Insects as palaeoenvironmental and archaeological indicators

Engels, S. and Whitehouse, N. (2023) Insects as palaeoenvironmental and archaeological indicators. In: Pollard, A. M., Armitage, R. A. and Makarewicz, C. A. (eds.) Handbook of Archaeological Sciences, 2nd edition. Wiley, pp. 187-210. ISBN 9781119592044 (doi: 10.1002/9781119592112.ch10)

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Insects are an incredibly diverse class of animals, with probably over one million species described and estimates of total species richness ranging between 3 and 80 million. This chapter summarizes the most common applications of insects as palaeoenvironmental and archaeological indicators. Many wetlands form sedimentary environments where organic-rich material accumulates with time, thus forming natural archives. Insect remains can be preserved in these sediments and can be used to provide information on environmental conditions in which human activity took place. The most suitable method to retrieve sediments for study differs based on the nature of the sediment, the accessibility, the age and compaction of the sediment, and so on. One of the main goals of analysing subfossil insect assemblages is to reconstruct past environmental conditions, which can be achieved through a number of different approaches.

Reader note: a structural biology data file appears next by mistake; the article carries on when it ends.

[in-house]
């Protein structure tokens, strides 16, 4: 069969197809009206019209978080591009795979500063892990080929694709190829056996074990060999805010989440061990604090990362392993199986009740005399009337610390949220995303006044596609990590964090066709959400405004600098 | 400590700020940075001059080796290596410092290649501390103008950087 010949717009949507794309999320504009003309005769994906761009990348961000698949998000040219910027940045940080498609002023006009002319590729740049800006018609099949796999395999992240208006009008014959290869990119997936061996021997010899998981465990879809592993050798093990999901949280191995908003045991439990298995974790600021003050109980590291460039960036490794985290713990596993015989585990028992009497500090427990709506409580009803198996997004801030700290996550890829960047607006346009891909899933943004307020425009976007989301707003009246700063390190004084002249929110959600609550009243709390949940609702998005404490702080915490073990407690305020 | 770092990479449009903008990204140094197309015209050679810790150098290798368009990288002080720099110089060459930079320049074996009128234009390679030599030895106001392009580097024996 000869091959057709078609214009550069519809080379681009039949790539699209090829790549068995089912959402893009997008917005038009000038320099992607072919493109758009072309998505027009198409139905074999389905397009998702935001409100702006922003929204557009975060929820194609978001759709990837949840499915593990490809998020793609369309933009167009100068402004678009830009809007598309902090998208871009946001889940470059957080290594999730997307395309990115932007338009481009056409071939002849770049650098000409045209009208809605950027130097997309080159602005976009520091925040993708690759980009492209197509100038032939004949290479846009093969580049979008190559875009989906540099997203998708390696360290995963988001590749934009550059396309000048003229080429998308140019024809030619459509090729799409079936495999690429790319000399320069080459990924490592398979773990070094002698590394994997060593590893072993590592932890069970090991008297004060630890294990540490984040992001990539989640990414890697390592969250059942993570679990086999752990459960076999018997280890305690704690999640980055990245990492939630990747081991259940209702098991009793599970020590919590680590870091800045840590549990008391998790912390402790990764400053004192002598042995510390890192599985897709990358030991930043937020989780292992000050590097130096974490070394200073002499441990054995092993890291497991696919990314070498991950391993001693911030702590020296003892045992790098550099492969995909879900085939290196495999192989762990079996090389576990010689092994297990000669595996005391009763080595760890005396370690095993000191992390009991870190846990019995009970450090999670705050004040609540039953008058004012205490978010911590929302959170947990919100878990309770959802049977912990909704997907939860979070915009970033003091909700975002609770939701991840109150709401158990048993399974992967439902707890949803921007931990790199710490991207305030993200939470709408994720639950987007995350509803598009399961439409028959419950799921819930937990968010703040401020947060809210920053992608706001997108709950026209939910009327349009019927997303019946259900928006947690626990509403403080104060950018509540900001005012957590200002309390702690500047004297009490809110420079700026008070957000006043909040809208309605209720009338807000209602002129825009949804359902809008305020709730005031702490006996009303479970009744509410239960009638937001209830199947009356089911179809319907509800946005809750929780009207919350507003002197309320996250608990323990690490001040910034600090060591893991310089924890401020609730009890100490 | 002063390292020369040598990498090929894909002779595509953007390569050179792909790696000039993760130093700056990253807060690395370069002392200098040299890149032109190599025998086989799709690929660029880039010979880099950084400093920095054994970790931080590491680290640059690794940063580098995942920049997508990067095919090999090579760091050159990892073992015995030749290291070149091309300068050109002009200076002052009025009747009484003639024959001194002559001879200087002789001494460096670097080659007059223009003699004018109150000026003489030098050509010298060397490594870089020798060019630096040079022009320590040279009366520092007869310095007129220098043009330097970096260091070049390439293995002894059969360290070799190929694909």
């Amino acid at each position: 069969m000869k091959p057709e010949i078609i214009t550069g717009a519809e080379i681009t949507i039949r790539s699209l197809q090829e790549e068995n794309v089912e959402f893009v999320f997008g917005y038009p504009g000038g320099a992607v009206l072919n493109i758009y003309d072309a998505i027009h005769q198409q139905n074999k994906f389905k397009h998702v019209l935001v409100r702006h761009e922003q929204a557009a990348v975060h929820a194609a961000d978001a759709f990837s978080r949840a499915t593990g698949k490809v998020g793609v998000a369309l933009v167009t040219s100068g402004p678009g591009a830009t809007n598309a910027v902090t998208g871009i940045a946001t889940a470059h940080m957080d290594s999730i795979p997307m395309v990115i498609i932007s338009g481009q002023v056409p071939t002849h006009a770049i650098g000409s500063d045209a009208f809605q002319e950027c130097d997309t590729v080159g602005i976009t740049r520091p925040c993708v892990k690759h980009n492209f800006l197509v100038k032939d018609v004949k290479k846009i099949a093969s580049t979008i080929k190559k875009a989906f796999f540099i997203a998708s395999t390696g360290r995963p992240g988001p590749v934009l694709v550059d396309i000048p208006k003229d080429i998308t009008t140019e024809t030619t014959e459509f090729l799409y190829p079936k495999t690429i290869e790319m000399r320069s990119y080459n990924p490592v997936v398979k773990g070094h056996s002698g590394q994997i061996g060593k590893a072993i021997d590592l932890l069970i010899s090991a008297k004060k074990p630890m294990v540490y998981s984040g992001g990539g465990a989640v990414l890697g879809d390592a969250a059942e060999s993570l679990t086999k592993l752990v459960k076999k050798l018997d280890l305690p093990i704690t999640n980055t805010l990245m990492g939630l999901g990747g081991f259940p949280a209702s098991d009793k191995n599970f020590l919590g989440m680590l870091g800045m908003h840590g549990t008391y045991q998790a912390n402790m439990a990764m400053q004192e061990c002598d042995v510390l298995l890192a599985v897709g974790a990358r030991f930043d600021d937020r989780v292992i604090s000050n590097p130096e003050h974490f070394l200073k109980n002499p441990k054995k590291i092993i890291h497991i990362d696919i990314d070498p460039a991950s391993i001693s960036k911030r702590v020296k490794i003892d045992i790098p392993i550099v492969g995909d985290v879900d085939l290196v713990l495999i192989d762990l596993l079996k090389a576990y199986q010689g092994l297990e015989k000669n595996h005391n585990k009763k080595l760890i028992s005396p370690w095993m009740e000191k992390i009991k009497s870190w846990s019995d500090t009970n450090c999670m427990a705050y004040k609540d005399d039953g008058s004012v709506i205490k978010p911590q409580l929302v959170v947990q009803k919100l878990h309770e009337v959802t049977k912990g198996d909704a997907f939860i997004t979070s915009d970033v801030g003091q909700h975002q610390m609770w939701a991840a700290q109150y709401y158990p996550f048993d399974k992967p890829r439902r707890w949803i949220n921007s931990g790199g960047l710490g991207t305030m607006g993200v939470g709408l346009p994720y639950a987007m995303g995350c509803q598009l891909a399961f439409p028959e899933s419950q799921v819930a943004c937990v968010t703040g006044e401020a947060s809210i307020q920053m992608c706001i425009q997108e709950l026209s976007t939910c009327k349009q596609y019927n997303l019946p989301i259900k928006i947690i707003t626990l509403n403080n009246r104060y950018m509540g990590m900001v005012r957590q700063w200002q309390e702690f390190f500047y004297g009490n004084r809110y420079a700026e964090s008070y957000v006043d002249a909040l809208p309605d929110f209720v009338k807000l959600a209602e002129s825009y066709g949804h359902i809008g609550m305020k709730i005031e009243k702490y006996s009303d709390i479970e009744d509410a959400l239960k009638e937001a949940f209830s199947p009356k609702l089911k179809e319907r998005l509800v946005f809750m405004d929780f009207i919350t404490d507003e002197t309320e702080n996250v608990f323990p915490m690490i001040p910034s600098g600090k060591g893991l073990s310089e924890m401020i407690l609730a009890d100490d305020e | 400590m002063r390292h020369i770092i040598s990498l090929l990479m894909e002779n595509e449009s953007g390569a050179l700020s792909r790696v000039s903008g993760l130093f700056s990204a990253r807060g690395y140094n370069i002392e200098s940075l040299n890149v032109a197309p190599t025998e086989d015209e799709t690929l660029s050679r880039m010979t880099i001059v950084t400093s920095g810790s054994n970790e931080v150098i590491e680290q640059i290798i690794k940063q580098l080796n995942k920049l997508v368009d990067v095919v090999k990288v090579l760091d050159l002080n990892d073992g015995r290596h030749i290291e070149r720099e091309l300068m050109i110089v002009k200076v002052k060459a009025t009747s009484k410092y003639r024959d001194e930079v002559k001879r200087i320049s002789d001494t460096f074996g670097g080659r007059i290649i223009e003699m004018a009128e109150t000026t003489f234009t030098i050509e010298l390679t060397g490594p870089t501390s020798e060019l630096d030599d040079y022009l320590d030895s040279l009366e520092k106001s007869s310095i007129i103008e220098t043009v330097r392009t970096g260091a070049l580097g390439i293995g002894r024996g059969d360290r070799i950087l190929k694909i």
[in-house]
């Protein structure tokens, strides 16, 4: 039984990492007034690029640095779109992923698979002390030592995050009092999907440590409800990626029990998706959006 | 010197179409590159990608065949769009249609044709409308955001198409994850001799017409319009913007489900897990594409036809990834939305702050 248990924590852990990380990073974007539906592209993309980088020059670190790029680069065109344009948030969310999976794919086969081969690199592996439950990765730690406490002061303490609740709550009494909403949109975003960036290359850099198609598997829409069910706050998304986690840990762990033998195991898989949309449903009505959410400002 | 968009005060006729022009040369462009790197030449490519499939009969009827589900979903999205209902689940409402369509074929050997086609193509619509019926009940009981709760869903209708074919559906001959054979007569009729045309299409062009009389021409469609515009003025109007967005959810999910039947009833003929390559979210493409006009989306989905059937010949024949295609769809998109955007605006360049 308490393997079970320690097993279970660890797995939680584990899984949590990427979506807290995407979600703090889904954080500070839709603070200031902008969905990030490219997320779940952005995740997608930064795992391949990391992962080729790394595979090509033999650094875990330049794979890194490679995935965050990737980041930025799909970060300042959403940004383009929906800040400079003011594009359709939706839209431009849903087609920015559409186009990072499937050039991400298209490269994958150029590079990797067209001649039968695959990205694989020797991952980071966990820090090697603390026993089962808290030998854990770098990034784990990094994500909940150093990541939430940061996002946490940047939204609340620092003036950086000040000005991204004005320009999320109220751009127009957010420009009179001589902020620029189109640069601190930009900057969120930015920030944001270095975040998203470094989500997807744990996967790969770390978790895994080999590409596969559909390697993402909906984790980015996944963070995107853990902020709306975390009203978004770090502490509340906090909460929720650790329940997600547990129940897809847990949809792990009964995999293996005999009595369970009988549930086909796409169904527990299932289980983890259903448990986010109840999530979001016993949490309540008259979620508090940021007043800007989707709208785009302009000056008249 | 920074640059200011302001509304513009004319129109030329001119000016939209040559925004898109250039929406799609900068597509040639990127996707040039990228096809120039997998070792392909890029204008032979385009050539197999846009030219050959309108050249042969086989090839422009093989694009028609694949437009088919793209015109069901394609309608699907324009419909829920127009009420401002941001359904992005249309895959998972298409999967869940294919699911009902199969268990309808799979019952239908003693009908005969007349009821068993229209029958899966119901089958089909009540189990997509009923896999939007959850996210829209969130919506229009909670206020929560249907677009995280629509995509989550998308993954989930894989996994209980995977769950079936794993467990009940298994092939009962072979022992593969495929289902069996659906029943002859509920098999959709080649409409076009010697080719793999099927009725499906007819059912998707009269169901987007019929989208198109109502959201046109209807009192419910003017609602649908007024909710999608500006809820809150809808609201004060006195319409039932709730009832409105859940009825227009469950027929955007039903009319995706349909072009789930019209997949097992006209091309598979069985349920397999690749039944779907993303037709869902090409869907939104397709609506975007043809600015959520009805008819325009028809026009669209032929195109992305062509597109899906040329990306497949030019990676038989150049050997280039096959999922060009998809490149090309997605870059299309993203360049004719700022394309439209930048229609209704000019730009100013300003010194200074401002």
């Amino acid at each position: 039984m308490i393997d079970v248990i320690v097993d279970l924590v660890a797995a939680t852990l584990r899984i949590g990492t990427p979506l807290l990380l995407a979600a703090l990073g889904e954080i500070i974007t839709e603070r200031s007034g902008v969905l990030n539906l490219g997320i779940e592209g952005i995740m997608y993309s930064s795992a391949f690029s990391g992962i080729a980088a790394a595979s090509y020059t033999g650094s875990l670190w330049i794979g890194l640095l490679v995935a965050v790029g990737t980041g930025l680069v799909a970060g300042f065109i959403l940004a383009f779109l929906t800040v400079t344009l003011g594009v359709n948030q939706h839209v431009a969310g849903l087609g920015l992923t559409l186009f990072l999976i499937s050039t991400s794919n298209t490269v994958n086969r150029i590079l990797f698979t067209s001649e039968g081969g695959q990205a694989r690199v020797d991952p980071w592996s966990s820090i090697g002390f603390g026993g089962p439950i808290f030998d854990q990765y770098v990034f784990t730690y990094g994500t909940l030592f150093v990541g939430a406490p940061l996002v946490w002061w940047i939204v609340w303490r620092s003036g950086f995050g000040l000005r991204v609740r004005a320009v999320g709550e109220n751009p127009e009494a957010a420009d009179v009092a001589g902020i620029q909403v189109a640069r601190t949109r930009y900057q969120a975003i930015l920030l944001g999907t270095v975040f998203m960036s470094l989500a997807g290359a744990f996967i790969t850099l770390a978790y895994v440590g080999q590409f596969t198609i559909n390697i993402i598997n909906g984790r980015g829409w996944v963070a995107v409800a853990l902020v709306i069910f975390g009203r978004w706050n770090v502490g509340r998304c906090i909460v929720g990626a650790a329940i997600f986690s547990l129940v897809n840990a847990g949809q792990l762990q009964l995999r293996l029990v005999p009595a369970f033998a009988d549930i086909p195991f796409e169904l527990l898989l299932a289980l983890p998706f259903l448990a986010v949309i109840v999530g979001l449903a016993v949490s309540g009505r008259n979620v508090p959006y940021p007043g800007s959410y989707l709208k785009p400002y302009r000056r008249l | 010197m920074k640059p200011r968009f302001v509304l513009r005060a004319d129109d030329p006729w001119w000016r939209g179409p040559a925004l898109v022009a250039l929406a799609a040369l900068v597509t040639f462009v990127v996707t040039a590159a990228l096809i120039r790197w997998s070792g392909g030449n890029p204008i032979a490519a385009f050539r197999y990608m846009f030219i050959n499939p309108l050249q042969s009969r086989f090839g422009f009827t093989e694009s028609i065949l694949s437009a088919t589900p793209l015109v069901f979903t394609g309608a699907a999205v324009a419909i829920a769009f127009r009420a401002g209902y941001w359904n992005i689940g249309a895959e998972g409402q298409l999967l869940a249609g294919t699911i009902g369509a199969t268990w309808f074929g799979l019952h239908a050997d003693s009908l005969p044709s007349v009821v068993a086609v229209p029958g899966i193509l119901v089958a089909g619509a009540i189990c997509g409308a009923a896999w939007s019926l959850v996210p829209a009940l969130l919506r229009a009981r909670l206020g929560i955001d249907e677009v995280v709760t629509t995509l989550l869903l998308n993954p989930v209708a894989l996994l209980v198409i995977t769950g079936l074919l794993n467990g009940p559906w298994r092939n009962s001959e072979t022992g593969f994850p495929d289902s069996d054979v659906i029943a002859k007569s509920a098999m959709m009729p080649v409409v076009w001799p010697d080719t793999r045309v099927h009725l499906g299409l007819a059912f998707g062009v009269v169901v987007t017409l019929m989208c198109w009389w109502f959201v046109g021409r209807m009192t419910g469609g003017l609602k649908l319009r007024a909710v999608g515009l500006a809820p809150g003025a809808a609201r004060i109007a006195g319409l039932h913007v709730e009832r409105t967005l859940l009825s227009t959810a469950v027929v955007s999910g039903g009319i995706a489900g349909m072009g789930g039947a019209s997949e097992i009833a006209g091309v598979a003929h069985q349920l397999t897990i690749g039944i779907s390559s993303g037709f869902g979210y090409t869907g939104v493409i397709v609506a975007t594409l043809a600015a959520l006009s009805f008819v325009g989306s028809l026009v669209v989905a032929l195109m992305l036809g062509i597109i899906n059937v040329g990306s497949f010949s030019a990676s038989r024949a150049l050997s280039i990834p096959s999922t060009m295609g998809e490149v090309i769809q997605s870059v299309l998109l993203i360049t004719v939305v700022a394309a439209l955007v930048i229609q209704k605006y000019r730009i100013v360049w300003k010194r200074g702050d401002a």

Item Type:Book Sections
Glasgow Author(s) Enlighten ID:Whitehouse, Professor Nicki
Authors: Engels, S., and Whitehouse, N.
College/School:College of Arts & Humanities > School of Humanities > Archaeology
Published Online:10 February 2023

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